Surely, you know that the first part of your exam presents short texts in French but the questions and your responses will be in English (the second half is all in French). That means that you will constantly switch back and forth from French to English, so it's best to train your brain to do so as soon as possible.
One of the most challenging aspects of translating from French to English is the French language's sometimes convoluted verb constructions. How would you say 'There's no way around having to go to school' in French? Try: "il n’y a aucun moyen de ne pas avoir à aller à l’école".
If you ran across such a sentence while reading, would you be able to understand it?
We'll talk more about verbs in a mo but, for now, let's point out that the French language seems unusually fond of using negatives to underscore strong sentiment or make a particularly salient point.
The first negative in that sentence, 'Il n'y a aucun moyen' (There is no way) might suffice to communicate that escaping school is not possible. However, the second negative '... de ne pas avoir...' drives home the absolute futility of trying to avoid going to school.
In English, such double-negative usage would deliver a positive meaning - or, worse, if you tried to build an atrocity like 'There is no way to not not go to school.' By contrast, in French, double negatives feature often so, as you work on translating French texts, think twice about turning such expressions positive.
By this example, we see that grammar constructions play a significant part in French reading comprehension. After all, would you get the same sense of frantic insistence that school must be attended if the sentence above read simply: "Il faut aller à l'école"?
The French language uses elaborate grammatical constructions to convey feeling and set a narrative tone. As you translate from French to English, you should never consider any word a throwaway or a filler. Unlike other languages that use such particles to make their speech more fluent, French puts every single syllable to good use.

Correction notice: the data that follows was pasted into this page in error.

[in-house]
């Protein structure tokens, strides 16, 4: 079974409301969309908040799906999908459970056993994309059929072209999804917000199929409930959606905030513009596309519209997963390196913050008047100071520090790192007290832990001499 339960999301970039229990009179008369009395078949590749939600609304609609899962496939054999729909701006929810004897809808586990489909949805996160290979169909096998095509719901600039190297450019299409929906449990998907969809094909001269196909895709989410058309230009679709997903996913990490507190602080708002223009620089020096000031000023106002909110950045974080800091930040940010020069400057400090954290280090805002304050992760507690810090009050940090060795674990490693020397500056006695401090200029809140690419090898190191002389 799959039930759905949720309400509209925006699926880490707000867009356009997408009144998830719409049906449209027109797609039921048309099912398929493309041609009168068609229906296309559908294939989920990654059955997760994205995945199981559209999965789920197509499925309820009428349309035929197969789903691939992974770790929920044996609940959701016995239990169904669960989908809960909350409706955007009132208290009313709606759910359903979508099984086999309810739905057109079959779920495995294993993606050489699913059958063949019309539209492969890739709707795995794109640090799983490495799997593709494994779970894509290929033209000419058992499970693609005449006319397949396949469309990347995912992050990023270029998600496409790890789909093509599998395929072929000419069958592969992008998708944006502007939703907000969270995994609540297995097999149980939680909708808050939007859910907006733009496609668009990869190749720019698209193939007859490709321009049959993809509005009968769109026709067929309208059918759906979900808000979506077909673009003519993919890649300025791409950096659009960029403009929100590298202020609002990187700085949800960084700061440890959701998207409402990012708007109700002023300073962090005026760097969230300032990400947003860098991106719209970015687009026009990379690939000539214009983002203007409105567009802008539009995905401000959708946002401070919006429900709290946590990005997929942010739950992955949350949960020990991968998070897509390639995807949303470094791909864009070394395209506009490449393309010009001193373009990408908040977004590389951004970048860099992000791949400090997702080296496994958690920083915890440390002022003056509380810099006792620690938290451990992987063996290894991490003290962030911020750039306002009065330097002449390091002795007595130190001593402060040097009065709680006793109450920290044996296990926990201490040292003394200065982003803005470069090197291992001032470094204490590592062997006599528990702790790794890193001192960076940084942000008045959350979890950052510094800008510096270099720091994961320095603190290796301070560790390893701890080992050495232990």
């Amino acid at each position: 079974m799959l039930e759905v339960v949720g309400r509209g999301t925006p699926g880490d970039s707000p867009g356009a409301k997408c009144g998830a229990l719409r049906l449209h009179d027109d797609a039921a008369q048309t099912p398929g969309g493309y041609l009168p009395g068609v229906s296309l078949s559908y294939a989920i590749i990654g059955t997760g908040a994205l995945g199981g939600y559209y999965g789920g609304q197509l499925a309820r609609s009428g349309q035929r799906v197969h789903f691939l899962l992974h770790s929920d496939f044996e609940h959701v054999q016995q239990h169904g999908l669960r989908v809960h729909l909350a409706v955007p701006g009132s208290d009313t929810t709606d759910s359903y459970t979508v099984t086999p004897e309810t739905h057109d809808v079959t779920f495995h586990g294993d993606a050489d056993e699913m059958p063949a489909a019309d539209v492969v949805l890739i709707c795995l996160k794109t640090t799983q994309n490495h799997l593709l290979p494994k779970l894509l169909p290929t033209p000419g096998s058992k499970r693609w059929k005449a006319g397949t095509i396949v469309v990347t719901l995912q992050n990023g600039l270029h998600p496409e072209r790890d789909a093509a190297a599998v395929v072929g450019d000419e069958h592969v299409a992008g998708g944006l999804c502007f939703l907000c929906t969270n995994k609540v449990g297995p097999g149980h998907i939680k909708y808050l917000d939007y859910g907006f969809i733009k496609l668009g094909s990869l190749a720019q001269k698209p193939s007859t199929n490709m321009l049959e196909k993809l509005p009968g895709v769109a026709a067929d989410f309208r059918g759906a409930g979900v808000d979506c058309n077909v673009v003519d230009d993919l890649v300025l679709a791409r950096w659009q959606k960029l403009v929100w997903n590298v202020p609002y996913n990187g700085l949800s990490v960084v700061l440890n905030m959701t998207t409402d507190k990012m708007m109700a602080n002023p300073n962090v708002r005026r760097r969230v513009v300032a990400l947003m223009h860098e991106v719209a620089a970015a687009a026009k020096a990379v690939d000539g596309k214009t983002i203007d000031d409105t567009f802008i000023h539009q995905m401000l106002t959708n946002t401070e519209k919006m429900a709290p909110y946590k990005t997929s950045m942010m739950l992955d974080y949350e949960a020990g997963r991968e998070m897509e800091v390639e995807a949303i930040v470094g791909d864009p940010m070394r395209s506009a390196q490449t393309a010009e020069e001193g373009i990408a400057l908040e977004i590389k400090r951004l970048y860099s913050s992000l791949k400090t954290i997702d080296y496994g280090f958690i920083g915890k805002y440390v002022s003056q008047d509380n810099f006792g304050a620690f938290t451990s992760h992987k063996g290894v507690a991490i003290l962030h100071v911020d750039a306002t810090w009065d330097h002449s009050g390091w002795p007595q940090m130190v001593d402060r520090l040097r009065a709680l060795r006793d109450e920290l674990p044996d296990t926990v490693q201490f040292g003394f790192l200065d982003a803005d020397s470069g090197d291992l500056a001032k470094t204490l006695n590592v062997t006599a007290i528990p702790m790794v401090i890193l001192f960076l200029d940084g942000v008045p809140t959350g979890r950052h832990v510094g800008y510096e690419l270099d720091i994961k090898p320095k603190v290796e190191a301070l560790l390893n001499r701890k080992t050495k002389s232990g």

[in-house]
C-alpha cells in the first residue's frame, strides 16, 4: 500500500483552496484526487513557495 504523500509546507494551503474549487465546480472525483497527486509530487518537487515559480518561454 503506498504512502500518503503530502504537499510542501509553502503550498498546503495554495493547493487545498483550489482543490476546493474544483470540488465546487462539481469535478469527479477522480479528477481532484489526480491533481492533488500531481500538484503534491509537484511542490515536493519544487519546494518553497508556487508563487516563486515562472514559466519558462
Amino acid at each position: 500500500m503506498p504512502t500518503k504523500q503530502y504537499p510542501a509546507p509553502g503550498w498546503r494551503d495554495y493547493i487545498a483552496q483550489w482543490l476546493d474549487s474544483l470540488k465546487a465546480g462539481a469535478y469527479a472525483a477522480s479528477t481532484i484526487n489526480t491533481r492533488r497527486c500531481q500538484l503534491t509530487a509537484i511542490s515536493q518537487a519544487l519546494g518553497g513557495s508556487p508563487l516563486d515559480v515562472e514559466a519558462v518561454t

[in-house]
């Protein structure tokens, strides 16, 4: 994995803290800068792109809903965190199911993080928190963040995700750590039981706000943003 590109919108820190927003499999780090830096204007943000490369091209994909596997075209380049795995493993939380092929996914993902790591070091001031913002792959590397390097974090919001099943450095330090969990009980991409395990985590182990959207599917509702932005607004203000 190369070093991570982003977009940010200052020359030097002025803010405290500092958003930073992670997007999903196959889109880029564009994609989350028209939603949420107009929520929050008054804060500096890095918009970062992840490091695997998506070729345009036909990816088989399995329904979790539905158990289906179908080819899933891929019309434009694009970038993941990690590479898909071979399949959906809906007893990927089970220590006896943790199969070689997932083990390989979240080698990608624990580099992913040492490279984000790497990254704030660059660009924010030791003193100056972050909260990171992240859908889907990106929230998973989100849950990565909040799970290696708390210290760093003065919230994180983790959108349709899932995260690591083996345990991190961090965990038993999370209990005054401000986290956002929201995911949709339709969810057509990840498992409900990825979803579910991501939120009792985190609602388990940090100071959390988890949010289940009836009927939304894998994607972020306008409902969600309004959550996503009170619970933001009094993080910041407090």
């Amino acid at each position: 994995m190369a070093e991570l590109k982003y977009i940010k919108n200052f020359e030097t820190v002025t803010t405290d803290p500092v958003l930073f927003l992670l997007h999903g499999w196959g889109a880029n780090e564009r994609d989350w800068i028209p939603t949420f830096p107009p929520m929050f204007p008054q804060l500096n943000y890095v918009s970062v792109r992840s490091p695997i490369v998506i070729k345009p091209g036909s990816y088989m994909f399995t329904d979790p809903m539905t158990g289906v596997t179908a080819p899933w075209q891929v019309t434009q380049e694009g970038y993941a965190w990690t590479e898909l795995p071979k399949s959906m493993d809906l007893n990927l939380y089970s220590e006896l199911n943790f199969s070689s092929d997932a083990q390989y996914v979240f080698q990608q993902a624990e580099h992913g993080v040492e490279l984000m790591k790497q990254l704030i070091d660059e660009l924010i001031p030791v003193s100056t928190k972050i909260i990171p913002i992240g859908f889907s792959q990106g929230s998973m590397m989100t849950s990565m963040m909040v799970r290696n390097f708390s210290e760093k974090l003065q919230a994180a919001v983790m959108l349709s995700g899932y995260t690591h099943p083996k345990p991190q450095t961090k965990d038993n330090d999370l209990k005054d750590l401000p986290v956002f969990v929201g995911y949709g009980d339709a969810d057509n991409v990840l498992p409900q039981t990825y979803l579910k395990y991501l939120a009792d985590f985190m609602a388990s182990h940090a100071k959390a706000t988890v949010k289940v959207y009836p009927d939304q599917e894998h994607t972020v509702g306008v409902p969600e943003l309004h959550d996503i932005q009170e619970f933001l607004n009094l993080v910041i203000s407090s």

Whenever you see what looks like a particle - ne, a, pas, y, and others, consider them parts of speech and include them in your translation.
Before steering you to resources for GCSE French reading practice, let's touch on GCSE French verb tenses by examining this sentence: "Tu aurais eu la chance de gagner si tu étais enregistré."
Many students get the gist of this sentence - chances to win only come when one registers. However, when translating this sentence, they ignore the conditional perfect tense construction (aurais eu), rendering it as 'You could have won if you'd registered.'
Granted, that translation shows the main idea but it fails to acknowledge the grammar. As noted in the GCSE French reading Examiner's Report, such a failure will cost you.
The Examiner's Report is one of your best review resources to revise for your GCSE French exam; let's look at some others.
GCSE French Reading Resources
For most students - and no matter whether the school subscribes to AQA, Eduquas or Edexcel, past papers are the go-to resource for exam revision. We wholeheartedly agree that you couldn't do better than going over past papers and marking schemes; only we encourage you to also study the Examiners' Report.
These reports deliver an overview of what every student who sat that exam did well on and what many of them missed; it points to aspects of the curriculum that students should spend more time learning and discusses the reasons for specific mistakes.
Indeed, when writing this article, we relied heavily on that report.
Clearly, for us, the Examiners' Reports are the best revision resource. Others include:
- past papers and marking schemes from sites like RevisionWorld or straight from the AQA website
- BBC Bitesize
- GCSE French reading practice materials on TES
- ThoughtCo, particularly for their easy-to-understand breakdown of French verb tenses and moods
- The Student Room: read past threads and ask your questions of your own
- GCSE French study group
- A French-language tutor
The last two resources are particularly valuable because they provide the feedback and guidance necessary for growing comprehension.
Of course, there's nothing wrong with revising on your own but how will you know that you fully understand French texts? With someone else - say, a Superprof French tutor to offer different interpretations, you will come to recognise passages' nuance, an ability that leads to a deeper understanding of what you read.
And, once you get in the habit of teasing out texts' deeper meaning, you'll never go back to being satisfied with just knowing the gist of things.
Now, discover everything you need to know about GCSE French 150-word question...